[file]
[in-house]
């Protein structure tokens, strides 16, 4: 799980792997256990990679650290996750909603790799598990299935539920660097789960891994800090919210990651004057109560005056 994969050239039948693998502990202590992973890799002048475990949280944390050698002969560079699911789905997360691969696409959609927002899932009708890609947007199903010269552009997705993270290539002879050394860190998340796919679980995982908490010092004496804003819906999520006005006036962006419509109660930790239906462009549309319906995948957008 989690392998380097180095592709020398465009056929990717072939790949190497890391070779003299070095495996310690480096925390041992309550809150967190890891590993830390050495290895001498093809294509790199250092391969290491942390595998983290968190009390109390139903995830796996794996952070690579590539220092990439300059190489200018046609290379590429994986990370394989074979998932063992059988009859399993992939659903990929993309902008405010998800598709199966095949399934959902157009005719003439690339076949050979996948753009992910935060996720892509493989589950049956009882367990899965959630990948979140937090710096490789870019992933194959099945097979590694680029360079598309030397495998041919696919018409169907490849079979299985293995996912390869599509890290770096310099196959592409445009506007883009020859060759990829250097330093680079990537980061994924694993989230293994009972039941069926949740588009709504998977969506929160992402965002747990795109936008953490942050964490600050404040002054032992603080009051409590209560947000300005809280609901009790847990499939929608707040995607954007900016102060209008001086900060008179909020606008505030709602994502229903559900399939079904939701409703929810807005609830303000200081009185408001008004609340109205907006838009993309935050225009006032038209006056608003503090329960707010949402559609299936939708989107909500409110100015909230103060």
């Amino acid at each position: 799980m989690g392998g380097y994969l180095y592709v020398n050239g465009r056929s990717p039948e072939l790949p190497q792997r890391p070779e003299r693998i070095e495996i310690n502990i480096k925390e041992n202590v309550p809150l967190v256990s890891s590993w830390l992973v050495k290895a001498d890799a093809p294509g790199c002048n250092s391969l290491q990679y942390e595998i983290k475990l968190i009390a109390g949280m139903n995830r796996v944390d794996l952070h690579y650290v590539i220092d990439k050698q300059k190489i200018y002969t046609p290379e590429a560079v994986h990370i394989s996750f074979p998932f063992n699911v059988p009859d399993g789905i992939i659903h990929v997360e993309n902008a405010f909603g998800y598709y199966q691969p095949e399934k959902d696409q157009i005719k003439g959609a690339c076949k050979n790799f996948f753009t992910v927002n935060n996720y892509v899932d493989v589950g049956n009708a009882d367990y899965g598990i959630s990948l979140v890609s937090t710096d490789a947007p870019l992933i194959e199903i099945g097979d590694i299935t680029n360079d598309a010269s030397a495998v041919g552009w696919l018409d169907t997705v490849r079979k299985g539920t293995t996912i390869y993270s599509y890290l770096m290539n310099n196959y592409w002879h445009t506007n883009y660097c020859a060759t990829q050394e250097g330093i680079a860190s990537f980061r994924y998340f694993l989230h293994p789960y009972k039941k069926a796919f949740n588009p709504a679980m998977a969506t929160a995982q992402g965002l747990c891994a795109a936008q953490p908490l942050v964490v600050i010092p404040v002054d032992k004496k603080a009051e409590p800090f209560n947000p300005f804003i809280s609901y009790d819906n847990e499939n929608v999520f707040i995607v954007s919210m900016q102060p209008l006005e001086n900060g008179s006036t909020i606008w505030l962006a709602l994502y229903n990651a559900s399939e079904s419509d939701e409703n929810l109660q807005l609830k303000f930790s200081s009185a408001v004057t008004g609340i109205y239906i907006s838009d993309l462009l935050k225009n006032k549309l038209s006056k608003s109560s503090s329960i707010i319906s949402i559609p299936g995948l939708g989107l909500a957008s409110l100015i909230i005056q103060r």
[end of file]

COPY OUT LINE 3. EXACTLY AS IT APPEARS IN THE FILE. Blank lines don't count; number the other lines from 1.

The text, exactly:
């Amino acid at each position: 799980m989690g392998g380097y994969l180095y592709v020398n050239g465009r056929s990717p039948e072939l790949p190497q792997r890391p070779e003299r693998i070095e495996i310690n502990i480096k925390e041992n202590v309550p809150l967190v256990s890891s590993w830390l992973v050495k290895a001498d890799a093809p294509g790199c002048n250092s391969l290491q990679y942390e595998i983290k475990l968190i009390a109390g949280m139903n995830r796996v944390d794996l952070h690579y650290v590539i220092d990439k050698q300059k190489i200018y002969t046609p290379e590429a560079v994986h990370i394989s996750f074979p998932f063992n699911v059988p009859d399993g789905i992939i659903h990929v997360e993309n902008a405010f909603g998800y598709y199966q691969p095949e399934k959902d696409q157009i005719k003439g959609a690339c076949k050979n790799f996948f753009t992910v927002n935060n996720y892509v899932d493989v589950g049956n009708a009882d367990y899965g598990i959630s990948l979140v890609s937090t710096d490789a947007p870019l992933i194959e199903i099945g097979d590694i299935t680029n360079d598309a010269s030397a495998v041919g552009w696919l018409d169907t997705v490849r079979k299985g539920t293995t996912i390869y993270s599509y890290l770096m290539n310099n196959y592409w002879h445009t506007n883009y660097c020859a060759t990829q050394e250097g330093i680079a860190s990537f980061r994924y998340f694993l989230h293994p789960y009972k039941k069926a796919f949740n588009p709504a679980m998977a969506t929160a995982q992402g965002l747990c891994a795109a936008q953490p908490l942050v964490v600050i010092p404040v002054d032992k004496k603080a009051e409590p800090f209560n947000p300005f804003i809280s609901y009790d819906n847990e499939n929608v999520f707040i995607v954007s919210m900016q102060p209008l006005e001086n900060g008179s006036t909020i606008w505030l962006a709602l994502y229903n990651a559900s399939e079904s419509d939701e409703n929810l109660q807005l609830k303000f930790s200081s009185a408001v004057t008004g609340i109205y239906i907006s838009d993309l462009l935050k225009n006032k549309l038209s006056k608003s109560s503090s329960i707010i319906s949402i559609p299936g995948l939708g989107l909500a957008s409110l100015i909230i005056q103060r």